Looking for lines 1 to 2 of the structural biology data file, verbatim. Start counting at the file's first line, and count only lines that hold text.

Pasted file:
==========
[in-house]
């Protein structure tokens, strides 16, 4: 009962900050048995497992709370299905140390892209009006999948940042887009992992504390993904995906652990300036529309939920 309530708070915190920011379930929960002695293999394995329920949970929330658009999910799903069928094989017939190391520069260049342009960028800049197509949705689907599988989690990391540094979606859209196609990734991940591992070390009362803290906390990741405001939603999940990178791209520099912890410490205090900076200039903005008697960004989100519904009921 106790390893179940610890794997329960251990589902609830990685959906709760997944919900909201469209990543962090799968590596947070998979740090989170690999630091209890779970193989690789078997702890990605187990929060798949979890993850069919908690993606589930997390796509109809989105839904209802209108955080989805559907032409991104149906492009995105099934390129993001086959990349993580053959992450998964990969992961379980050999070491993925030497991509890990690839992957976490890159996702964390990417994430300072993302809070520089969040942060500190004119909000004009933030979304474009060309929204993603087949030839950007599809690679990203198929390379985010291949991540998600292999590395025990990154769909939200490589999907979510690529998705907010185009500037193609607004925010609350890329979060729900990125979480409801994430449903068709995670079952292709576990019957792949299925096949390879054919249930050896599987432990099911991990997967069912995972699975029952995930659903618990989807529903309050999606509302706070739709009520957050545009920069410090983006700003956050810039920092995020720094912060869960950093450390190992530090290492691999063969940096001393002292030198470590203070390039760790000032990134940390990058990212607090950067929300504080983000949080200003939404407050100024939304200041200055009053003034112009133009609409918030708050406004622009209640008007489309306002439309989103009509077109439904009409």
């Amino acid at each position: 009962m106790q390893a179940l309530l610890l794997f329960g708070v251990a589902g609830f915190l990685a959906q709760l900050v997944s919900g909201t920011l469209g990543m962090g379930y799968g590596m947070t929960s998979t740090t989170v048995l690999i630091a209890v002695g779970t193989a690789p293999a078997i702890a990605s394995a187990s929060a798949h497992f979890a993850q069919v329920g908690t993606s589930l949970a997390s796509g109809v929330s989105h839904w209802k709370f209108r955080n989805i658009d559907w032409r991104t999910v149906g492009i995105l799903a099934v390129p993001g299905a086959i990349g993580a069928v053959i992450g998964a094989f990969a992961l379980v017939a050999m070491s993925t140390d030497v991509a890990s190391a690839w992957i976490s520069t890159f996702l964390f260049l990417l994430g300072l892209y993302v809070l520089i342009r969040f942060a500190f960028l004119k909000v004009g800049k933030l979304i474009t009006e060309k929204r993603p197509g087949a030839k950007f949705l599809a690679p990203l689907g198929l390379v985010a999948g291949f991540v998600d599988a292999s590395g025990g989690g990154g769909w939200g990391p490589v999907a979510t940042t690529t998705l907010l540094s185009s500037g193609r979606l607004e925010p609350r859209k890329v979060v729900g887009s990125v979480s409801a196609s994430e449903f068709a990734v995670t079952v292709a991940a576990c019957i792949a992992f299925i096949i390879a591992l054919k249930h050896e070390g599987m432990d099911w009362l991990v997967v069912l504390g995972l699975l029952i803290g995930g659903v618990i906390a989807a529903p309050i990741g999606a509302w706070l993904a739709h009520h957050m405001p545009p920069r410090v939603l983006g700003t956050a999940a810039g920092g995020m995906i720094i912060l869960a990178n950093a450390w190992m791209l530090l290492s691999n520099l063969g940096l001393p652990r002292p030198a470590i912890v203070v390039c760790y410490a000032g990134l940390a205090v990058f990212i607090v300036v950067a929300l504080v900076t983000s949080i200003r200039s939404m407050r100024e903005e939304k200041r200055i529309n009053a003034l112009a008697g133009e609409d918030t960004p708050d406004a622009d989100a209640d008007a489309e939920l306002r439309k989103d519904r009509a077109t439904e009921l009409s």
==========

[in-house]
């Protein structure tokens, strides 16, 4: 009962900050048995497992709370299905140390892209009006999948940042887009992992504390993904995906652990300036529309939920 309530708070915190920011379930929960002695293999394995329920949970929330658009999910799903069928094989017939190391520069260049342009960028800049197509949705689907599988989690990391540094979606859209196609990734991940591992070390009362803290906390990741405001939603999940990178791209520099912890410490205090900076200039903005008697960004989100519904009921 106790390893179940610890794997329960251990589902609830990685959906709760997944919900909201469209990543962090799968590596947070998979740090989170690999630091209890779970193989690789078997702890990605187990929060798949979890993850069919908690993606589930997390796509109809989105839904209802209108955080989805559907032409991104149906492009995105099934390129993001086959990349993580053959992450998964990969992961379980050999070491993925030497991509890990690839992957976490890159996702964390990417994430300072993302809070520089969040942060500190004119909000004009933030979304474009060309929204993603087949030839950007599809690679990203198929390379985010291949991540998600292999590395025990990154769909939200490589999907979510690529998705907010185009500037193609607004925010609350890329979060729900990125979480409801994430449903068709995670079952292709576990019957792949299925096949390879054919249930050896599987432990099911991990997967069912995972699975029952995930659903618990989807529903309050999606509302706070739709009520957050545009920069410090983006700003956050810039920092995020720094912060869960950093450390190992530090290492691999063969940096001393002292030198470590203070390039760790000032990134940390990058990212607090950067929300504080983000949080200003939404407050100024939304200041200055009053003034112009133009609409918030708050406004622009209640008007489309306002439309989103009509077109439904009409």